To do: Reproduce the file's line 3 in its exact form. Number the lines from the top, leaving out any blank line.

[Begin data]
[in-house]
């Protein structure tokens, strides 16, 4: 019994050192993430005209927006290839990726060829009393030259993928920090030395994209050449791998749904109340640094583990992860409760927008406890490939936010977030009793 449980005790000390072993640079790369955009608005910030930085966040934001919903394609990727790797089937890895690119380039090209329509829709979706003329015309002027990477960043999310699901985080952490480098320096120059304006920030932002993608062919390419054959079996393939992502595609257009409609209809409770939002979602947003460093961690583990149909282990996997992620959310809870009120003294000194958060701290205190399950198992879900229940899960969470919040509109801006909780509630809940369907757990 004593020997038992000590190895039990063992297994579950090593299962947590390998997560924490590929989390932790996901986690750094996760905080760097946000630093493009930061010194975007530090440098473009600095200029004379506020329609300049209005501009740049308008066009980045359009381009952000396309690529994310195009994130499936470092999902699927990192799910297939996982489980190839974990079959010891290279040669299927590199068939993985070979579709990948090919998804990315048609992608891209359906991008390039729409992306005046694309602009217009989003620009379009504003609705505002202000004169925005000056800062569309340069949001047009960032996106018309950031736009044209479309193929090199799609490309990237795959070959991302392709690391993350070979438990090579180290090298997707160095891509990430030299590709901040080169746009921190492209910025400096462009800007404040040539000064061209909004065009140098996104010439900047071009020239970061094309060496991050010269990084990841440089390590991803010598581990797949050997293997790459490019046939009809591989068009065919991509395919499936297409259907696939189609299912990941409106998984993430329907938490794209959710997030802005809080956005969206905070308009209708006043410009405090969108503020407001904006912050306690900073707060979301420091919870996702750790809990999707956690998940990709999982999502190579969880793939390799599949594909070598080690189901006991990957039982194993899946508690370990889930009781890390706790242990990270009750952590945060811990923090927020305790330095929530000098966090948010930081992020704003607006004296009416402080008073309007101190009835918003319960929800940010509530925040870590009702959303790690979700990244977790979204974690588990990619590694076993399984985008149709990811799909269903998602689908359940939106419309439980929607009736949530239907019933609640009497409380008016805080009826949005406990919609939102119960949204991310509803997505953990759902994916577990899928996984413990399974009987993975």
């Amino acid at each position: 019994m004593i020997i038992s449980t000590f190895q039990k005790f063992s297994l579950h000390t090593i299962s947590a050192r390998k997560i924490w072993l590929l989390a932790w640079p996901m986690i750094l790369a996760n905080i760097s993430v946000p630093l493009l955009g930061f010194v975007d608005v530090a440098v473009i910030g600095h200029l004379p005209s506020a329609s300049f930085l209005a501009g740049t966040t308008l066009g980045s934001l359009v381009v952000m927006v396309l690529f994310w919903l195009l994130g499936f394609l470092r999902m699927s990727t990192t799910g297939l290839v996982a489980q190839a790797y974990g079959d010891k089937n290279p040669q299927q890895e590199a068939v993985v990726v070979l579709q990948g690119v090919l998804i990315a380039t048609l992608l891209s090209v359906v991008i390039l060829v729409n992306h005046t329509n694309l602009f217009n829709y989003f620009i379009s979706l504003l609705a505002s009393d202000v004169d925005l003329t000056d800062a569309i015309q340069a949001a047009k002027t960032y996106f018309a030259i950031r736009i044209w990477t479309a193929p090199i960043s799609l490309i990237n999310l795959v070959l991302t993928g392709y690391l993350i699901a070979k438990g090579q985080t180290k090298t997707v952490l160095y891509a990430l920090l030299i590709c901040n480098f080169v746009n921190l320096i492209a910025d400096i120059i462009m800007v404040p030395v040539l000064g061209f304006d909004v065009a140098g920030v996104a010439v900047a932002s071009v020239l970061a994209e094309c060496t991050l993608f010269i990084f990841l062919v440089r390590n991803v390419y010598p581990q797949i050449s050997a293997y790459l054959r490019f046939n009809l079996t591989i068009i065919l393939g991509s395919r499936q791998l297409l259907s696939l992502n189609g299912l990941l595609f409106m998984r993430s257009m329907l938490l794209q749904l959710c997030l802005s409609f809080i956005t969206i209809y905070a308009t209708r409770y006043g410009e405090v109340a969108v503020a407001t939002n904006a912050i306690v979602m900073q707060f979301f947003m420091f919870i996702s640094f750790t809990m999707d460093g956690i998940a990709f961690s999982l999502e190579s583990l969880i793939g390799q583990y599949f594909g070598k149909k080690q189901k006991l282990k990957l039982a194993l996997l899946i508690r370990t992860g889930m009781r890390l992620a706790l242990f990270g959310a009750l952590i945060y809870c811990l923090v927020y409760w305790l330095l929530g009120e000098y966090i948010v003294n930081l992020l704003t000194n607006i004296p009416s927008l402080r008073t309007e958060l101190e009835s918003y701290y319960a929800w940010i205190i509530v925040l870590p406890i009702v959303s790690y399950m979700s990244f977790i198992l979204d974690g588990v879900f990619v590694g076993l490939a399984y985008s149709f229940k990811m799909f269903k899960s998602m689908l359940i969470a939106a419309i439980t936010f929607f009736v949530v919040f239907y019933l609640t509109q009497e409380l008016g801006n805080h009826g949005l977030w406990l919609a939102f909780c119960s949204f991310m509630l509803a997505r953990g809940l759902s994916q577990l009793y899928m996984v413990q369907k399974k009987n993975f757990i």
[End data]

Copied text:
């Amino acid at each position: 019994m004593i020997i038992s449980t000590f190895q039990k005790f063992s297994l579950h000390t090593i299962s947590a050192r390998k997560i924490w072993l590929l989390a932790w640079p996901m986690i750094l790369a996760n905080i760097s993430v946000p630093l493009l955009g930061f010194v975007d608005v530090a440098v473009i910030g600095h200029l004379p005209s506020a329609s300049f930085l209005a501009g740049t966040t308008l066009g980045s934001l359009v381009v952000m927006v396309l690529f994310w919903l195009l994130g499936f394609l470092r999902m699927s990727t990192t799910g297939l290839v996982a489980q190839a790797y974990g079959d010891k089937n290279p040669q299927q890895e590199a068939v993985v990726v070979l579709q990948g690119v090919l998804i990315a380039t048609l992608l891209s090209v359906v991008i390039l060829v729409n992306h005046t329509n694309l602009f217009n829709y989003f620009i379009s979706l504003l609705a505002s009393d202000v004169d925005l003329t000056d800062a569309i015309q340069a949001a047009k002027t960032y996106f018309a030259i950031r736009i044209w990477t479309a193929p090199i960043s799609l490309i990237n999310l795959v070959l991302t993928g392709y690391l993350i699901a070979k438990g090579q985080t180290k090298t997707v952490l160095y891509a990430l920090l030299i590709c901040n480098f080169v746009n921190l320096i492209a910025d400096i120059i462009m800007v404040p030395v040539l000064g061209f304006d909004v065009a140098g920030v996104a010439v900047a932002s071009v020239l970061a994209e094309c060496t991050l993608f010269i990084f990841l062919v440089r390590n991803v390419y010598p581990q797949i050449s050997a293997y790459l054959r490019f046939n009809l079996t591989i068009i065919l393939g991509s395919r499936q791998l297409l259907s696939l992502n189609g299912l990941l595609f409106m998984r993430s257009m329907l938490l794209q749904l959710c997030l802005s409609f809080i956005t969206i209809y905070a308009t209708r409770y006043g410009e405090v109340a969108v503020a407001t939002n904006a912050i306690v979602m900073q707060f979301f947003m420091f919870i996702s640094f750790t809990m999707d460093g956690i998940a990709f961690s999982l999502e190579s583990l969880i793939g390799q583990y599949f594909g070598k149909k080690q189901k006991l282990k990957l039982a194993l996997l899946i508690r370990t992860g889930m009781r890390l992620a706790l242990f990270g959310a009750l952590i945060y809870c811990l923090v927020y409760w305790l330095l929530g009120e000098y966090i948010v003294n930081l992020l704003t000194n607006i004296p009416s927008l402080r008073t309007e958060l101190e009835s918003y701290y319960a929800w940010i205190i509530v925040l870590p406890i009702v959303s790690y399950m979700s990244f977790i198992l979204d974690g588990v879900f990619v590694g076993l490939a399984y985008s149709f229940k990811m799909f269903k899960s998602m689908l359940i969470a939106a419309i439980t936010f929607f009736v949530v919040f239907y019933l609640t509109q009497e409380l008016g801006n805080h009826g949005l977030w406990l919609a939102f909780c119960s949204f991310m509630l509803a997505r953990g809940l759902s994916q577990l009793y899928m996984v413990q369907k399974k009987n993975f757990i």